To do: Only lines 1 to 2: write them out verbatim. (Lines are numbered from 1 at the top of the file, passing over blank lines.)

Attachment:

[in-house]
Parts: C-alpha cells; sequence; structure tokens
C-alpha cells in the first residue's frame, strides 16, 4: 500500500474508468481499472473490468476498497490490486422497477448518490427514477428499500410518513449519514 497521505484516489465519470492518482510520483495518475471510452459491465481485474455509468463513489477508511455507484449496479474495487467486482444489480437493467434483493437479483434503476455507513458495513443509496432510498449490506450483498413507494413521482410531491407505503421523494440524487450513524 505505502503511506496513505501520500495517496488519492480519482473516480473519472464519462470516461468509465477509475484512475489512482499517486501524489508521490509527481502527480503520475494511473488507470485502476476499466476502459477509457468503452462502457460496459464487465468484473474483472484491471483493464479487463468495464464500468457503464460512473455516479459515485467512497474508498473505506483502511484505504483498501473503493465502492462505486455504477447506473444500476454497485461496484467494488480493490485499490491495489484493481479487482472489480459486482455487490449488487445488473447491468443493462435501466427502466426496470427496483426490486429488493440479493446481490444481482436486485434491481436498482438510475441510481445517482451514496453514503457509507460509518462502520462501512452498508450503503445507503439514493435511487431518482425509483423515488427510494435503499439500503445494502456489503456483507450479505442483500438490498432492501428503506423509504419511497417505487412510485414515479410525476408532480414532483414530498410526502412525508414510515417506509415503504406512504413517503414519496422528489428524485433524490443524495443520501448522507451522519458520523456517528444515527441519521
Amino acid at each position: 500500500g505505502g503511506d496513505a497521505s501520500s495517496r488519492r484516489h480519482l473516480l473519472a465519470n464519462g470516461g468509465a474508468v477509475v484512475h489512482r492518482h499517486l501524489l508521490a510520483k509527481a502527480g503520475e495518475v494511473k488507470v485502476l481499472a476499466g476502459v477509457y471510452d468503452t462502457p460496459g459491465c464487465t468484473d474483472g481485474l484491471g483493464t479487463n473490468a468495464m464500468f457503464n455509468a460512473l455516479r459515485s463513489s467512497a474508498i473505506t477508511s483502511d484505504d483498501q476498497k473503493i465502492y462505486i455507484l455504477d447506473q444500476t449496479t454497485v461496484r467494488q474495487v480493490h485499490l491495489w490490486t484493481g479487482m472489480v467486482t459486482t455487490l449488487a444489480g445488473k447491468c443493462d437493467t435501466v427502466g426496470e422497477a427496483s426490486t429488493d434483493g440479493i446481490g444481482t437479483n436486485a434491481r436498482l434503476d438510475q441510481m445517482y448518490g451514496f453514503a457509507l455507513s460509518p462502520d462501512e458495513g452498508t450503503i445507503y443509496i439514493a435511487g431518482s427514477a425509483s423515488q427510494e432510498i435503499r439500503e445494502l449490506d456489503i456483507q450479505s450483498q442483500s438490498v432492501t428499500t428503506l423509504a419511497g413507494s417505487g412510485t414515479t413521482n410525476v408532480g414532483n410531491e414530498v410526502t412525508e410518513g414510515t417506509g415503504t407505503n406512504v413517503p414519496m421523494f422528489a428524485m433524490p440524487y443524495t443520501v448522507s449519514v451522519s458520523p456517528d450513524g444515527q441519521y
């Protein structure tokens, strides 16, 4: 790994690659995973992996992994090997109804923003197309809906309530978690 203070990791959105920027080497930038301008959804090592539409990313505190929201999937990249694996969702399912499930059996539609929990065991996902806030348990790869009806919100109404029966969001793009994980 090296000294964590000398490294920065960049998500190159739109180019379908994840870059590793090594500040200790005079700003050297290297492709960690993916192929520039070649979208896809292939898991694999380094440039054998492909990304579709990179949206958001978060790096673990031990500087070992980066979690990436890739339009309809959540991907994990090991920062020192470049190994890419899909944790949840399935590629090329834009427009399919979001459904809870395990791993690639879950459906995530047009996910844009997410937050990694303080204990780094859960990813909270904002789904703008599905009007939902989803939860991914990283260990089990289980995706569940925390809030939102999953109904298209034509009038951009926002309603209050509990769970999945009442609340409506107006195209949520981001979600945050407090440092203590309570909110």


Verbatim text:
[in-house]
Parts: C-alpha cells; sequence; structure tokens